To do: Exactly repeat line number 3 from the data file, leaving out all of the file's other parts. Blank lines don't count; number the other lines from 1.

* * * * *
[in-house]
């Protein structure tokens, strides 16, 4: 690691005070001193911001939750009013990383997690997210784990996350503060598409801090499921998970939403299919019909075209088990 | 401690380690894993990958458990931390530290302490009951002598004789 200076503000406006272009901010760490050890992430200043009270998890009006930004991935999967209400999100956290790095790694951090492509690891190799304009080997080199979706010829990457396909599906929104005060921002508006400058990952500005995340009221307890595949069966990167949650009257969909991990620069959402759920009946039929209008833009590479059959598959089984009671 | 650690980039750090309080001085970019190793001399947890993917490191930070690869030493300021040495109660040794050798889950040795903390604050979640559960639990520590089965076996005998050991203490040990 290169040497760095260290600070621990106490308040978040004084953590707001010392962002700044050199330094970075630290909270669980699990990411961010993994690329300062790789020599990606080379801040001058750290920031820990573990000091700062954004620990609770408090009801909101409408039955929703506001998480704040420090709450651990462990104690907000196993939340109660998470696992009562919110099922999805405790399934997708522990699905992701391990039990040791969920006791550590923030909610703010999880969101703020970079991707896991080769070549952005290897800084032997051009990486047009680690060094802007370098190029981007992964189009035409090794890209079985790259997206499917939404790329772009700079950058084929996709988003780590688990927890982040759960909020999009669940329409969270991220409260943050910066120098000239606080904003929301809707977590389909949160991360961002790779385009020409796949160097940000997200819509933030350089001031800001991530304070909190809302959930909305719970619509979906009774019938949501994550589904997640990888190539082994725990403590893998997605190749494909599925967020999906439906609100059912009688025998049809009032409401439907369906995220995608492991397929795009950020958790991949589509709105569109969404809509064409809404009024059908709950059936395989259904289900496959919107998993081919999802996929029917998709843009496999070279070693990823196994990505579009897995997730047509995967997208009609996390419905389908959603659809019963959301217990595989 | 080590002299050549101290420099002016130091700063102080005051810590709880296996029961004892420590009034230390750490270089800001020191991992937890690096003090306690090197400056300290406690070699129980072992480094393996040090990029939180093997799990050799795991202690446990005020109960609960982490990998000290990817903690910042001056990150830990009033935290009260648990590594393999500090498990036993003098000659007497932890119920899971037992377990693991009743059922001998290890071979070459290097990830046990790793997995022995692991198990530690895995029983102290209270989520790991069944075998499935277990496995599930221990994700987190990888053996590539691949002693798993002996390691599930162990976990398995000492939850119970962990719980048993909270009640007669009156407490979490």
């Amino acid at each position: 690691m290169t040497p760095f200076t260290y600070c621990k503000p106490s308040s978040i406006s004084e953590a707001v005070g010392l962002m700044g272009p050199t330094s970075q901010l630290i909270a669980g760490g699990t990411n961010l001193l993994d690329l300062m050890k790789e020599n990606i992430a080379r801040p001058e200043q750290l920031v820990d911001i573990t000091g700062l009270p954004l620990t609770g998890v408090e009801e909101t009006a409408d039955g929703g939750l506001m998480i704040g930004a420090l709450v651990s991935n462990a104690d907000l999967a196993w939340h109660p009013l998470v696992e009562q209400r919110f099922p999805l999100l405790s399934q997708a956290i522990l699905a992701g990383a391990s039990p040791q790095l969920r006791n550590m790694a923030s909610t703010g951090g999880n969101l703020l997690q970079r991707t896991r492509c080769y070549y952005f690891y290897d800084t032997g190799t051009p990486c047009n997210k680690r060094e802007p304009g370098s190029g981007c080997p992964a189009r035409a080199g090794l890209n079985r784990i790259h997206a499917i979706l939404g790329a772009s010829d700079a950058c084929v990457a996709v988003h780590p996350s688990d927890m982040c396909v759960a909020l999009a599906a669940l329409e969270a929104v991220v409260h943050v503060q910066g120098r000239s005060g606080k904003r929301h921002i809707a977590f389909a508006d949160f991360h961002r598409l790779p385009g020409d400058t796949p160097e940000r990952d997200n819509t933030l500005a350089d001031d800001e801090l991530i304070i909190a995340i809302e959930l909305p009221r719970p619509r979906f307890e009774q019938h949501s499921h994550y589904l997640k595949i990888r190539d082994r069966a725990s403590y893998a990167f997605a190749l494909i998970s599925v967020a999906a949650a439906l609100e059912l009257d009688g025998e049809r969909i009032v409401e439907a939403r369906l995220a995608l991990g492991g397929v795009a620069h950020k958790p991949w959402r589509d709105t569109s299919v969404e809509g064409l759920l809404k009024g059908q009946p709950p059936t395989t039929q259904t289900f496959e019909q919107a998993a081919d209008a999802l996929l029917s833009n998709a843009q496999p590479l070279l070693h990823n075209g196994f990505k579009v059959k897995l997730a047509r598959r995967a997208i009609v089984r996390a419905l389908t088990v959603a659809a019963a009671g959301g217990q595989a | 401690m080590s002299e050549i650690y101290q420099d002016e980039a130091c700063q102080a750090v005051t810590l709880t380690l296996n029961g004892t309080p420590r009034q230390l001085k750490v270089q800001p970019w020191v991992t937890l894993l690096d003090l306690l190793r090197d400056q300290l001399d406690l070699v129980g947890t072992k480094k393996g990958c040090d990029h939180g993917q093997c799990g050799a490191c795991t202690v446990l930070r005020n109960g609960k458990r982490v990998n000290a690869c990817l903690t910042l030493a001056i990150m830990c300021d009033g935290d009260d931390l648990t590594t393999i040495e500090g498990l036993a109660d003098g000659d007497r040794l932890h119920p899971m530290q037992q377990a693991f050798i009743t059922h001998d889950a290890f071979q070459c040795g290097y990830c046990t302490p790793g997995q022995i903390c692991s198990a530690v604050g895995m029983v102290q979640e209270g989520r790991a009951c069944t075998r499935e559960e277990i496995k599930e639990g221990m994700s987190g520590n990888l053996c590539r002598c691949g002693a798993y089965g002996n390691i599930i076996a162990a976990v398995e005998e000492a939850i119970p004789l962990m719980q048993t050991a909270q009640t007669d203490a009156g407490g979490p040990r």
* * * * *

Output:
């Amino acid at each position: 690691m290169t040497p760095f200076t260290y600070c621990k503000p106490s308040s978040i406006s004084e953590a707001v005070g010392l962002m700044g272009p050199t330094s970075q901010l630290i909270a669980g760490g699990t990411n961010l001193l993994d690329l300062m050890k790789e020599n990606i992430a080379r801040p001058e200043q750290l920031v820990d911001i573990t000091g700062l009270p954004l620990t609770g998890v408090e009801e909101t009006a409408d039955g929703g939750l506001m998480i704040g930004a420090l709450v651990s991935n462990a104690d907000l999967a196993w939340h109660p009013l998470v696992e009562q209400r919110f099922p999805l999100l405790s399934q997708a956290i522990l699905a992701g990383a391990s039990p040791q790095l969920r006791n550590m790694a923030s909610t703010g951090g999880n969101l703020l997690q970079r991707t896991r492509c080769y070549y952005f690891y290897d800084t032997g190799t051009p990486c047009n997210k680690r060094e802007p304009g370098s190029g981007c080997p992964a189009r035409a080199g090794l890209n079985r784990i790259h997206a499917i979706l939404g790329a772009s010829d700079a950058c084929v990457a996709v988003h780590p996350s688990d927890m982040c396909v759960a909020l999009a599906a669940l329409e969270a929104v991220v409260h943050v503060q910066g120098r000239s005060g606080k904003r929301h921002i809707a977590f389909a508006d949160f991360h961002r598409l790779p385009g020409d400058t796949p160097e940000r990952d997200n819509t933030l500005a350089d001031d800001e801090l991530i304070i909190a995340i809302e959930l909305p009221r719970p619509r979906f307890e009774q019938h949501s499921h994550y589904l997640k595949i990888r190539d082994r069966a725990s403590y893998a990167f997605a190749l494909i998970s599925v967020a999906a949650a439906l609100e059912l009257d009688g025998e049809r969909i009032v409401e439907a939403r369906l995220a995608l991990g492991g397929v795009a620069h950020k958790p991949w959402r589509d709105t569109s299919v969404e809509g064409l759920l809404k009024g059908q009946p709950p059936t395989t039929q259904t289900f496959e019909q919107a998993a081919d209008a999802l996929l029917s833009n998709a843009q496999p590479l070279l070693h990823n075209g196994f990505k579009v059959k897995l997730a047509r598959r995967a997208i009609v089984r996390a419905l389908t088990v959603a659809a019963a009671g959301g217990q595989a | 401690m080590s002299e050549i650690y101290q420099d002016e980039a130091c700063q102080a750090v005051t810590l709880t380690l296996n029961g004892t309080p420590r009034q230390l001085k750490v270089q800001p970019w020191v991992t937890l894993l690096d003090l306690l190793r090197d400056q300290l001399d406690l070699v129980g947890t072992k480094k393996g990958c040090d990029h939180g993917q093997c799990g050799a490191c795991t202690v446990l930070r005020n109960g609960k458990r982490v990998n000290a690869c990817l903690t910042l030493a001056i990150m830990c300021d009033g935290d009260d931390l648990t590594t393999i040495e500090g498990l036993a109660d003098g000659d007497r040794l932890h119920p899971m530290q037992q377990a693991f050798i009743t059922h001998d889950a290890f071979q070459c040795g290097y990830c046990t302490p790793g997995q022995i903390c692991s198990a530690v604050g895995m029983v102290q979640e209270g989520r790991a009951c069944t075998r499935e559960e277990i496995k599930e639990g221990m994700s987190g520590n990888l053996c590539r002598c691949g002693a798993y089965g002996n390691i599930i076996a162990a976990v398995e005998e000492a939850i119970p004789l962990m719980q048993t050991a909270q009640t007669d203490a009156g407490g979490p040990r």